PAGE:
Email apps come and go so fast—which one has kept you using it the longest, and why?
This is coming from someone who started with gmail, then migrated to outlook, then migrated to Inbox by Gmail then migrated to Astro (acquired by slack) and now Superhuman user and fan. Besides the ones I mentioned I think I tried all available products (paid and free) including airmail and others.
Superhuman's magic comes from the fact that they actually train you to use email better. Its weird but the app always has subtle suggestions on how to do things faster and more efficiently . It took me 2-4 weeks to get the hang of it but once you do, gmail feels like it was built in the 1990s. I got so good at their shortcuts that I find myself using them in other apps as airtable and notion.
It is the most expensive email client for sure but if you get more than 50 emails/day..it is TOTALLY WORTH IT
I love Spark. I'm someone who rarely ever hesitates to spend money on software - anything that saves me time is worth my money. But almost every paid email client I've tried had huge gaps in features important to me or had a difficult experience. Their free apps keep me happier than any of the paid apps I've tried.
now Spark instead of Inbox but I still want Inbox back!!!
I’ve got a lot of time invested in gmail and appreciate the upgrades and extensions that have been added. I ‘ve started using shift on my laptop, but that incorporates gmail, so I’m still using gmail.
It's hard to imagine email without Gmail's innovations. When it launched in 2004, its generous gigabytes of free storage, email tagging, and lightening-fast web app felt revolutionary. And over time,
@gmail.com email addresses and G Suite-powered business emails became the new standard.
And for a free default app, it's pretty great. It's still fast, still built around email tagging, and still has enough free storage that you can archive all your emails without worrying about running out of space. Gmail includes handy features like recognizing dates in ticket emails and appointment invites, adding them to your calendar so you won't forget. It can smartly sort your inbox to prioritize personal emails, and move newsletters and promotions away for later.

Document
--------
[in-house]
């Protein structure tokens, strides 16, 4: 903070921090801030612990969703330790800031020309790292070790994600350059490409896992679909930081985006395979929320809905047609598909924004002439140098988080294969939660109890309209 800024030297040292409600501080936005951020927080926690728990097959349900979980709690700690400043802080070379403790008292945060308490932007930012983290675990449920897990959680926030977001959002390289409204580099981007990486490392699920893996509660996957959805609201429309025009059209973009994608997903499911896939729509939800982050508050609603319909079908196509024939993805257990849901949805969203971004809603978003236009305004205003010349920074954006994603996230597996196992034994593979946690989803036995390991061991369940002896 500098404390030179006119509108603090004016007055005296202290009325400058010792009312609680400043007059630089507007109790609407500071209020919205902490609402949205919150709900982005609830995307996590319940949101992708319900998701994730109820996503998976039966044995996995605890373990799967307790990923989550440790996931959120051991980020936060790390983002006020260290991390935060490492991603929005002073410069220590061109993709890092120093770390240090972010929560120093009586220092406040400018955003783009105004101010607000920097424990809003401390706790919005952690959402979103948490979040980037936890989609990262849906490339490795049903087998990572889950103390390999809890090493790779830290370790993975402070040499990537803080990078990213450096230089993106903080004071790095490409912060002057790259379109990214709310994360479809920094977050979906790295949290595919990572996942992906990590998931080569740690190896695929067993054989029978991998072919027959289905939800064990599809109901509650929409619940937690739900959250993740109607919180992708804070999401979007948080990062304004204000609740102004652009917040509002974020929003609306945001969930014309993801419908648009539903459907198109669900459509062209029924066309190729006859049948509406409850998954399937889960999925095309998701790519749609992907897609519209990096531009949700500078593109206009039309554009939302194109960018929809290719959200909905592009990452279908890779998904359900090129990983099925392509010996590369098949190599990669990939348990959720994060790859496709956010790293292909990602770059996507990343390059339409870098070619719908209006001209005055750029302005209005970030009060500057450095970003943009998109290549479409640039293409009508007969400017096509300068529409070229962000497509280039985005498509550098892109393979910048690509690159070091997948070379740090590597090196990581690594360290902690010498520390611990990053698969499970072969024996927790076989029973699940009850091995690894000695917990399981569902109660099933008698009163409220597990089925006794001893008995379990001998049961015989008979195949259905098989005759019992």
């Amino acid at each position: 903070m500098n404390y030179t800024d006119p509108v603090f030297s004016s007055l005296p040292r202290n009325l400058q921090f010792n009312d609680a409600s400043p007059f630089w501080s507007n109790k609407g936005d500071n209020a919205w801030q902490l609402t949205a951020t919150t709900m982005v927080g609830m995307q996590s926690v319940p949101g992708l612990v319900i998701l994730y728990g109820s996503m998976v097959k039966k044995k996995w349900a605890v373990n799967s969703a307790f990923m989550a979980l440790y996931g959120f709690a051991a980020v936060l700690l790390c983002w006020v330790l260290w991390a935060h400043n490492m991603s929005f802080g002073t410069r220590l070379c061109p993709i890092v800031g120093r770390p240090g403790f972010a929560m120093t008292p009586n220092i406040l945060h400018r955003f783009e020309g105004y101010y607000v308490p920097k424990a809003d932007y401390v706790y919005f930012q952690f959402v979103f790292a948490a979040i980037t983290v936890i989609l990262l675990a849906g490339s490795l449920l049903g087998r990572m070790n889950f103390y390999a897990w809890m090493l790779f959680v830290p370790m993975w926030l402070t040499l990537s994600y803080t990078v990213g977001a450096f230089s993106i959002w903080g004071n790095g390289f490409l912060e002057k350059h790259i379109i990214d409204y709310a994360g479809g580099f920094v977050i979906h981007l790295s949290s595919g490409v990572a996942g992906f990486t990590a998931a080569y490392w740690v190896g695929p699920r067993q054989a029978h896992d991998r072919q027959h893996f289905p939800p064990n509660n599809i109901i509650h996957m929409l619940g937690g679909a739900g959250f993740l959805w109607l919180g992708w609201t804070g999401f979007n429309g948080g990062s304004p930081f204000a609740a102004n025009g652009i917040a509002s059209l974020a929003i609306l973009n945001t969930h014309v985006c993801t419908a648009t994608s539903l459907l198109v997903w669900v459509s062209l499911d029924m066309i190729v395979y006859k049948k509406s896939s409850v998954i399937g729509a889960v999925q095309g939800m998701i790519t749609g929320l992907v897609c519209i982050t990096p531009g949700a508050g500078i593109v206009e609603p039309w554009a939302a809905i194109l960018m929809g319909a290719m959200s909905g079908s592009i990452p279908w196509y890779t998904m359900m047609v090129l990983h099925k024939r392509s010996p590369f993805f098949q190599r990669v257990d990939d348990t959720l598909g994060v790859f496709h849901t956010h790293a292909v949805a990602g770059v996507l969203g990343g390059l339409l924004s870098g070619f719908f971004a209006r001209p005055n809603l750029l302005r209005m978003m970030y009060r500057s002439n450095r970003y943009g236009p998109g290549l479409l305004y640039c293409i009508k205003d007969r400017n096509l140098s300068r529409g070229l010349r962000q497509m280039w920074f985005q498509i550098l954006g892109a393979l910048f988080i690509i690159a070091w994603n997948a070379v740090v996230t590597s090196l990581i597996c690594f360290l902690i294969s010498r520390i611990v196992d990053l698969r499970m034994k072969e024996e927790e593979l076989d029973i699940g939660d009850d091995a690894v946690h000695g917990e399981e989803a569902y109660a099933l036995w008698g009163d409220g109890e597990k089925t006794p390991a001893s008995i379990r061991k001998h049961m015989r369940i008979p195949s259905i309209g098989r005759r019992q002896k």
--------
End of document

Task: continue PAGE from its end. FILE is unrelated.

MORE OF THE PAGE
It's the app that defines email today. Even if you use a 3rd party email app, many of the most popular (including Superhuman and Spark, and the now-defunct Sparrow) are built around Gmail's service.
You do need to take time to learn, though, to get the most out of Gmail. It includes a wide variety of settings and optional features that can make Gmail more productive, but you need to enable them first. Gmail has keyboard shortcuts for almost action, but you'd need to take time to memorize them. And when many of us use Gmail in 3rd party apps, it's easy to miss out on the good things in Gmail's web app even while relying on its web service.
Gmail has downsides. It's a web app and doesn't work offline except in Chrome. You can't view multiple email accounts together, without importing everything into one account. And while it's still fast, it's not as fast as many native email apps, especially if your internet's slow. But Gmail recently added better multi-account features to its mobile apps, and if your internet is fast its search still feels faster and more accurate than most others.
Gmail is the email app that's best for most people. Power users may need something more, but there's a lot right in Gmail for almost everyone.
I've tried multiple iOS mail apps (Spark, Gmail, Apple Mail) but prefer Outlook (I know, the irony of running a Microsoft app on an Apple device, but it's quite well done.)
We use GSuite for business email. SendGrid for Transaction email, and MailChimp for marketing email.
Cannot live without their built-in multi-account (Gmail, Outlook) calendar support and I haven't seen other clients with this feature yet. This may be not be a common use case, but I have work, personal, and cross-team/external email accounts/calendars, so without this feature I'd have to open Google Calendar constantly in addition to the email client.